Dunn To The White Sox

Adam Dunn and the White Sox seemed like a fit since day one. Kenny Williams wanted a lefty run producer, and Dunn wanted a lot of years and a lot of money. It was a match made in hot stove heaven, and you can insert a generic “Dunn deal” pun here. Four years and $56M took care of things, and now one of the game’s premier power hitters joins a team that sorely needed a left-handed thumper.

Besides homers, Dunn’s calling card is his consistency. He’s hit exactly 38 homers in each of the last two years and exactly 40 in each of the four seasons before that, and his ISO has been at or above the .260 mark for most of his career. As of this writing, the 19 of you that have submitted Fan Projections foresee a typical .379 wOBA from Dunn, almost identical to his 2010 output. The counting stat increases are moderate (+3 HR, +13 R, +15 RBI), presumably from the assumed park effect.

During Dunn’s two seasons in Washington, Nationals Park was almost exactly neutral in terms of total offense and homeruns, less than a percent-and-a-half off the league average according to ESPN’s park factors. U.S. Cellular Field, meanwhile, has been one of the game’s most prolific offensive environments, inflating total offense and homers by 9.85% and 36.9%, respectively, during those last two years. It’s a small sample of course, but park factors don’t have too much of an impact on hitters like Dunn, who can hit the ball out of any park anyway. He might pick up two or three extra big flies, maybe five, but I wouldn’t expect him to flirt with 50 all of a sudden.

I suppose the real issue with Dunn is his increasingly declining walk rate. After topping out at 18.7 BB% in 2008, he “dropped off” to 17.4% in 2009 and then to 11.9% in 2010, the worse mark in his career. Unsurprisingly, Dunn swung at more and more pitches out of the strike zone during that time, topping out at a career high 28.5%. That combined with a career worst 13.8% swing-and-miss rate can lead to a lot of pitcher’s counts, a problem for any batter. It could just be a fluke, because his walk rate did improve in the second half of this season…

Dunn will always have value in any league as long as he keeps hitting homers, but his stock in OBP leagues may be dropping ever so slightly. The sample isn’t big enough to say anything definitive going forward, but it’s something to keep an eye on. Otherwise, the rest of the White Sox lineup is relatively unchanged, it’s the same group that posted the 11th best OBP (.332) in the game last year (Washington was 22nd at .318). I’d expect Paul Konerko (and Omar Vizquel) to regress some, but overall Dunn should see more RBI and run scoring opportunities on Chicago’s south side than he did in the nation’s capital.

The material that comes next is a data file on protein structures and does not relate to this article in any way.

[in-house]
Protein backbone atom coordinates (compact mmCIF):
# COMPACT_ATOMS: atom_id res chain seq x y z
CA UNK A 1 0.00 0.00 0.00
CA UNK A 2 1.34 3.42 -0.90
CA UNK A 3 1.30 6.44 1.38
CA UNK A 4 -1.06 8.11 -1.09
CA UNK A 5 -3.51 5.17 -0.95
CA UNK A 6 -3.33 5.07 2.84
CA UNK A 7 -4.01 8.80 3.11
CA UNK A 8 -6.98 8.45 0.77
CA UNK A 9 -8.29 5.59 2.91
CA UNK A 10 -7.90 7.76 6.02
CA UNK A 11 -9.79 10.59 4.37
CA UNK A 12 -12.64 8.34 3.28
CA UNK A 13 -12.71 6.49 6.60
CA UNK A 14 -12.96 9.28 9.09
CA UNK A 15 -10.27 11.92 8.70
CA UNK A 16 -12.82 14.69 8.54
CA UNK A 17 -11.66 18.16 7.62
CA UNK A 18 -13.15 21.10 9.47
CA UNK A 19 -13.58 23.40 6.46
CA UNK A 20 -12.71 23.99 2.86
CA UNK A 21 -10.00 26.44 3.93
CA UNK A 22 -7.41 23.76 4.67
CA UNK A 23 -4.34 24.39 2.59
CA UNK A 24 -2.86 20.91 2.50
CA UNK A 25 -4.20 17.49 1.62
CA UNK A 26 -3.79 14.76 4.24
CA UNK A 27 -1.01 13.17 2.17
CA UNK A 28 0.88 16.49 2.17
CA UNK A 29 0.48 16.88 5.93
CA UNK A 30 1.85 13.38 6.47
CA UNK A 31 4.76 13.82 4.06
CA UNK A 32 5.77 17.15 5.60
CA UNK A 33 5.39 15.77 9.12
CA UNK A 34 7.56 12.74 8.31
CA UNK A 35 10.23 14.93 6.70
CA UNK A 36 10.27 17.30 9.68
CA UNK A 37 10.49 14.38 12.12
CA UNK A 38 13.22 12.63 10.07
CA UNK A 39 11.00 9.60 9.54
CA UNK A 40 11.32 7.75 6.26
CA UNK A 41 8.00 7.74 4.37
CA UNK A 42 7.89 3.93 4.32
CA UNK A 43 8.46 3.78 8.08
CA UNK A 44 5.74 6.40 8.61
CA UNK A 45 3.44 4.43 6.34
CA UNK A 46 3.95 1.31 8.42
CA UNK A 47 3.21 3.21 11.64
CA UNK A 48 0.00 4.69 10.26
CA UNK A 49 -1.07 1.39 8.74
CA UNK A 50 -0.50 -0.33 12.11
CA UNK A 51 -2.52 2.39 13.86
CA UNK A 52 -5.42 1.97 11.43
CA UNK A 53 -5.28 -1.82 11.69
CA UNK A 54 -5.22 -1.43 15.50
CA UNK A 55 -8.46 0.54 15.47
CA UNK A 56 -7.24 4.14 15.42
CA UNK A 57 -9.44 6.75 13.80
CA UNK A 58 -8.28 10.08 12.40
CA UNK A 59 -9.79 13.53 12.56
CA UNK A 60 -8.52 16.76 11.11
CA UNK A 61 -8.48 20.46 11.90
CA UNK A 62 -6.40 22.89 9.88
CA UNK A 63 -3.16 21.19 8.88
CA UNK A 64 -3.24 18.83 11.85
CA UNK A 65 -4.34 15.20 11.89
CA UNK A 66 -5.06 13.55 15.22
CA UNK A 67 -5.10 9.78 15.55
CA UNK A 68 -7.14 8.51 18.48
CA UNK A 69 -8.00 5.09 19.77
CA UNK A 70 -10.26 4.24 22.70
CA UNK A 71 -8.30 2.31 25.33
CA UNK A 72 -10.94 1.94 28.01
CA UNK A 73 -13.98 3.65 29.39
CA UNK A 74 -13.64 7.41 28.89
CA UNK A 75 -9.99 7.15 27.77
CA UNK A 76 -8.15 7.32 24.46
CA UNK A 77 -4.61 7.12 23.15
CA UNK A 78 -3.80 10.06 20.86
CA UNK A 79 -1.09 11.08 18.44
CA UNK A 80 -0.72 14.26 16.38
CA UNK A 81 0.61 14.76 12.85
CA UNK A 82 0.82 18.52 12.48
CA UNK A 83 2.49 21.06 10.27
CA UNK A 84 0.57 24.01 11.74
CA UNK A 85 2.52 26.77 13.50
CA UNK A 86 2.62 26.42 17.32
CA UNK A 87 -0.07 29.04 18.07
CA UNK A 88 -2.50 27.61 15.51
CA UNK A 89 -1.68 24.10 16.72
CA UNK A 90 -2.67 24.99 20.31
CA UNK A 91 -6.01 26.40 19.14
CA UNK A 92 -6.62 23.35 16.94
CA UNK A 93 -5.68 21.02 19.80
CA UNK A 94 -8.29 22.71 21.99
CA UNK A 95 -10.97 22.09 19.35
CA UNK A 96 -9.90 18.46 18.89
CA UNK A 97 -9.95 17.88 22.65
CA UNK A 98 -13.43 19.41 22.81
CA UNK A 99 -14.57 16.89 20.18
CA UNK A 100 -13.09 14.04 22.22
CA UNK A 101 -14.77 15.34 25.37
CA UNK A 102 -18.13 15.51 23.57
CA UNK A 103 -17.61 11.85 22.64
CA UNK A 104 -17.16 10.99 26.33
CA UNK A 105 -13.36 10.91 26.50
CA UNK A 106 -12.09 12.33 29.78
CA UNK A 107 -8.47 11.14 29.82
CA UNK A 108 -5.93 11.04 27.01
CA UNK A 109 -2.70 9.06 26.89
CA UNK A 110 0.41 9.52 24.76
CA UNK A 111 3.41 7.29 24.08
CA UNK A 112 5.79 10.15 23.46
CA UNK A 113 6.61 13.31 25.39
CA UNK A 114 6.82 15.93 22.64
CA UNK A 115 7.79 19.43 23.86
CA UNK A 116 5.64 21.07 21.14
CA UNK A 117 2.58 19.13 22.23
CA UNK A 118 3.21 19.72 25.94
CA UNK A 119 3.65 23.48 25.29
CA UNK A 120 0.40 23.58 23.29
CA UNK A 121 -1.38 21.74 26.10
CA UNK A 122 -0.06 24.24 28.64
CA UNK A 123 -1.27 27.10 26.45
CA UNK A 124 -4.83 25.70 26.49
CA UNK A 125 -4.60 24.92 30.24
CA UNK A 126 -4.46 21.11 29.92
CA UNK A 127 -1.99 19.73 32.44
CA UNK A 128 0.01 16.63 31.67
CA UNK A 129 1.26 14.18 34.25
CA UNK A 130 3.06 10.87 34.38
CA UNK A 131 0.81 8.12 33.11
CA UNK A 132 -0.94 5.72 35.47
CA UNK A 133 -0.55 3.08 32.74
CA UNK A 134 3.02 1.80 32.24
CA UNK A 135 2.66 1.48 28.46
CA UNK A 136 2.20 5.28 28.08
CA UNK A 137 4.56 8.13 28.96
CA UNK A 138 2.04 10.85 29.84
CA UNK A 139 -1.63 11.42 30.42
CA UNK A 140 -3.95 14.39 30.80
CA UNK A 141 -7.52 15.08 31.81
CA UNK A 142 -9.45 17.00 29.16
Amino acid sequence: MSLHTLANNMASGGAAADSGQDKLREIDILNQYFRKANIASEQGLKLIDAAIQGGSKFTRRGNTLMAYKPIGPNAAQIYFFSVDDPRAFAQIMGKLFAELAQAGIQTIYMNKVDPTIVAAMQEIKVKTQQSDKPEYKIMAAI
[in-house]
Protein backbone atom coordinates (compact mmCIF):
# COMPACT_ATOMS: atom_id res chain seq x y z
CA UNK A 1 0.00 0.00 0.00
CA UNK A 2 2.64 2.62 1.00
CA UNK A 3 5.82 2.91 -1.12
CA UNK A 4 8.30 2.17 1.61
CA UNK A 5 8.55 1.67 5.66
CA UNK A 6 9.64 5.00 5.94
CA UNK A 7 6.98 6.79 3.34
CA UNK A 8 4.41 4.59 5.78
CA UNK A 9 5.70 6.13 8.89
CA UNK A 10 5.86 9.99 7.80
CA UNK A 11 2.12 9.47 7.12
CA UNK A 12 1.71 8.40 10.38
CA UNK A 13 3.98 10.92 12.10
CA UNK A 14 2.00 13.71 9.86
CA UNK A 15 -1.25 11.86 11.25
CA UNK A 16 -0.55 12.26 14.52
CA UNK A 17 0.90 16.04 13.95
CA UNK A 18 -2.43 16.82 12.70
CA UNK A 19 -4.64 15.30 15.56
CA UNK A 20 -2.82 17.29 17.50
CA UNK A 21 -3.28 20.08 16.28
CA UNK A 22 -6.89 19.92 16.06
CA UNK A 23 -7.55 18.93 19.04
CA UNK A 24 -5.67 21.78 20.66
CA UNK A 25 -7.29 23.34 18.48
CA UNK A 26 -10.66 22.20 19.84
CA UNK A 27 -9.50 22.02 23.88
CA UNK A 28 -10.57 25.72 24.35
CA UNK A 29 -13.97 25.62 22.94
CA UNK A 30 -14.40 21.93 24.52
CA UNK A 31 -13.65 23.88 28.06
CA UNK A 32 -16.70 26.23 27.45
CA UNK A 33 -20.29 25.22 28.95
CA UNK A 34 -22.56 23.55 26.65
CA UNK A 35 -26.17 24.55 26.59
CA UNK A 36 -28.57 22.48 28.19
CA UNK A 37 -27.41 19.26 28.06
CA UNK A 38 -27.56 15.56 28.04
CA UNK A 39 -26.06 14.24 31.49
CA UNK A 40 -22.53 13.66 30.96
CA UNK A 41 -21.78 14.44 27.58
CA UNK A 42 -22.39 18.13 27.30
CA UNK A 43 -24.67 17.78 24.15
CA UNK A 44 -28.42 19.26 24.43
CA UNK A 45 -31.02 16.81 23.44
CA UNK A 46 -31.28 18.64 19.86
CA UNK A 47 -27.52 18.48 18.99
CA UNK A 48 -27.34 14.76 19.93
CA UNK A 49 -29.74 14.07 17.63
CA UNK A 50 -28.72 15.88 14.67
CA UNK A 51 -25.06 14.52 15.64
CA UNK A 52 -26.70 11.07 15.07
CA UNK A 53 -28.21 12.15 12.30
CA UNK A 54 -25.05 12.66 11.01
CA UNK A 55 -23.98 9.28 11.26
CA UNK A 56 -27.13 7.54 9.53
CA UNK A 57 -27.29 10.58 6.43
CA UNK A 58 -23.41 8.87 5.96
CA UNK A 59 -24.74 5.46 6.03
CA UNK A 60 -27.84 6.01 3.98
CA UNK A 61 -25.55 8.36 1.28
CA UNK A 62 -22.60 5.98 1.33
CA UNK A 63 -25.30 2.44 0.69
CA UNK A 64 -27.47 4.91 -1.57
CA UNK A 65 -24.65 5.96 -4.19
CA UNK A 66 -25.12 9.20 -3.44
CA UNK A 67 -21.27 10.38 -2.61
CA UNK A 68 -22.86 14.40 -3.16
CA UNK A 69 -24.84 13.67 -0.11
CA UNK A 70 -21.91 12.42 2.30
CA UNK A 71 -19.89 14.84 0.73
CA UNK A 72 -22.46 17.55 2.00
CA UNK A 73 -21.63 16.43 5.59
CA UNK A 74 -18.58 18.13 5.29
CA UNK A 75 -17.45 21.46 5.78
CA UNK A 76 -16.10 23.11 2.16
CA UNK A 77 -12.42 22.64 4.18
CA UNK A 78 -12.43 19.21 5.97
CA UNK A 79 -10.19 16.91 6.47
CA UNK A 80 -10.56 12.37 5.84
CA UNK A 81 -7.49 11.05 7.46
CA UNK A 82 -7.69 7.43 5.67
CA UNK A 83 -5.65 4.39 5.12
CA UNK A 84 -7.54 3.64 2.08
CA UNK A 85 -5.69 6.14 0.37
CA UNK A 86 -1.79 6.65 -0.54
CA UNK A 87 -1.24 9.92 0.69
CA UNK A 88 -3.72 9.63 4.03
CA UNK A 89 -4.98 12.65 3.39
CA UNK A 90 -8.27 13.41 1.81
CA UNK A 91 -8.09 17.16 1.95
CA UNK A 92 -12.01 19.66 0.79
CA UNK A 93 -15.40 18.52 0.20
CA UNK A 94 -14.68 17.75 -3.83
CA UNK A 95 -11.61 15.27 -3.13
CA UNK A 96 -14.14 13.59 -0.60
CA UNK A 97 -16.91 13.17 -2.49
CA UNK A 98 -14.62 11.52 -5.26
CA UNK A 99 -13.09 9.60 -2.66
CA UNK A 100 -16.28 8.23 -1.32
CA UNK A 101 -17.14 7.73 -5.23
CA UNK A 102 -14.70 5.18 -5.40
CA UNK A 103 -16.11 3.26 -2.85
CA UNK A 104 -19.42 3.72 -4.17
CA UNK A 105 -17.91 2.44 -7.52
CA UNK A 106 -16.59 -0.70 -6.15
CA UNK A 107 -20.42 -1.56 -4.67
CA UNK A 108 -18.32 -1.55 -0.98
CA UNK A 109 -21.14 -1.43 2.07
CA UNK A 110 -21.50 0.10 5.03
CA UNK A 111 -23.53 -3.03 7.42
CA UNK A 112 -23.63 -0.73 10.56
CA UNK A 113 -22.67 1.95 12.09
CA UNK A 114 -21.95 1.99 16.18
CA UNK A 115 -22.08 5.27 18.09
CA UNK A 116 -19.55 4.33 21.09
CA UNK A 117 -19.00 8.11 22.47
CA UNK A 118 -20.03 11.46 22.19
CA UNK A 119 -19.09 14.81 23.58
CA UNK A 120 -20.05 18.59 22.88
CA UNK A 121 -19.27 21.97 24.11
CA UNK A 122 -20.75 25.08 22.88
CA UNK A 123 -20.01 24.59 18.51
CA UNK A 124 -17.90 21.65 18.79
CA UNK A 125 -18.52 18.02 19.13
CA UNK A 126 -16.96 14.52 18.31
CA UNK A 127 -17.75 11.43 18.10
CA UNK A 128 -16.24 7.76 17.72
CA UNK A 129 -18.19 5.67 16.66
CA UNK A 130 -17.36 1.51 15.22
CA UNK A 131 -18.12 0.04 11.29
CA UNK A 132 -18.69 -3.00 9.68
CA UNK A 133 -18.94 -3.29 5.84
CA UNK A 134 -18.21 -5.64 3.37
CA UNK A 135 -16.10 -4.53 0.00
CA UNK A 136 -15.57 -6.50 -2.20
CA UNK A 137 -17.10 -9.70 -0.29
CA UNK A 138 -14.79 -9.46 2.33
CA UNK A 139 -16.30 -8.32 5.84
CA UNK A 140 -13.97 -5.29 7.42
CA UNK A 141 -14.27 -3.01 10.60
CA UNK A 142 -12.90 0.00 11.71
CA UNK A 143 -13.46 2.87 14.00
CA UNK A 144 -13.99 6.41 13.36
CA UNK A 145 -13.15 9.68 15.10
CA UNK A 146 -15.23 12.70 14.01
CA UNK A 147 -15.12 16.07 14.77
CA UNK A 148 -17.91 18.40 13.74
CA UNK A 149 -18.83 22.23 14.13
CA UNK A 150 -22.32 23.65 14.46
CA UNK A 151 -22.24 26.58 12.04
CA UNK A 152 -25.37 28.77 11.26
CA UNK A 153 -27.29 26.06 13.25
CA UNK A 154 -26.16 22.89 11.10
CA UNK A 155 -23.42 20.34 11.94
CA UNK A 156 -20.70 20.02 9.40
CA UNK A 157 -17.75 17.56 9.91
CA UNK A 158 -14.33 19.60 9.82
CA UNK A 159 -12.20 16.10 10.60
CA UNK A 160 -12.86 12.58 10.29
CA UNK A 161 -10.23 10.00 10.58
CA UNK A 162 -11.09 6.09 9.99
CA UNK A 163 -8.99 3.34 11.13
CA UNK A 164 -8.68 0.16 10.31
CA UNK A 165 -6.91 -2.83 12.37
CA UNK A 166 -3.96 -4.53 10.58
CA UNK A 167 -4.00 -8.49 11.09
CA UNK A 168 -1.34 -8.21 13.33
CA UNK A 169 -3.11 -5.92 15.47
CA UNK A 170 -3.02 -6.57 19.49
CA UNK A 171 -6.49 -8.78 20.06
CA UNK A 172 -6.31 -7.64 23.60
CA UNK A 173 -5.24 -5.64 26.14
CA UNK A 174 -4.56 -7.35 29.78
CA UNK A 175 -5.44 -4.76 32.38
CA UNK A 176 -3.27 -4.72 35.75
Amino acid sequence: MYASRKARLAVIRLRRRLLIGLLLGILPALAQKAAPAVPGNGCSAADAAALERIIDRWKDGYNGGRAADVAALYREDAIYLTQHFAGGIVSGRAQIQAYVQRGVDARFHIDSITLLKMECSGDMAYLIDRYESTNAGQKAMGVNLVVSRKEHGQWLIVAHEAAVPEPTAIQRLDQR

With 1B and OF eligibility, I’ve always liked Dunn for his flexibility and take-it-to-the-bank ~40 homers, though I wouldn’t adjust my draft strategy and target him earlier than usual just because of the shift in ballparks. There should be some AL-NL transition issues, which might just cancel out the ballpark effect. For all intents and purpose, I’d assume Dunn was the same guy going forward and not expect any more or any less out of him in 2011.




Print This Post

Mike writes about the Yankees at River Ave. Blues and baseball in general at CBS Sports.


6 Responses to “Dunn To The White Sox”

You can follow any responses to this entry through the RSS 2.0 feed.
  1. spit baller says:

    Dunn will be losing OF eligibility in most leagues next season, so his draft position should take a knock.

    Vote -1 Vote +1

  2. WhiteSoxFan22 says:

    Mike – More importantly, Dunn loses OF eligibility this year and could lose 1st base too, if Konerko is scheduled to play there. Have the White Sox indicated who is likely to see the lion’s share at 1st?

    Vote -1 Vote +1

    • AJP says:

      Paulie will get most of the time at 1B, Dunn is “suppose” to get a nod there every once in a while, but I don’t imagine that will last too long.

      Vote -1 Vote +1

  3. pirate says:

    interesting piece, except for the fact that you used the term “increasingly declining.” I get what you are going for, but that’s just a ridiculous way to say it.

    Vote -1 Vote +1

  4. BlackSwan says:

    Regarding AL-NL transition issues negating the transition–is this thought based on the strength of the division to which he is transferring, the AL Central? CBS Sports has Dunn listed at something like #90 out of 300 for 2011. I think there is a reasonable chance he will outhit either Fielder, Howard, or A. Gonzalez (with his shoulder issues). Very little downside here. I’d have no problem at all making a “reach” for Dunn in a twelve team league and taking him in the 4th round.

    Vote -1 Vote +1

Leave a Reply

Your email address will not be published. Required fields are marked *

You may use these HTML tags and attributes: <a href="" title=""> <abbr title=""> <acronym title=""> <b> <blockquote cite=""> <cite> <code> <del datetime=""> <em> <i> <q cite=""> <strike> <strong>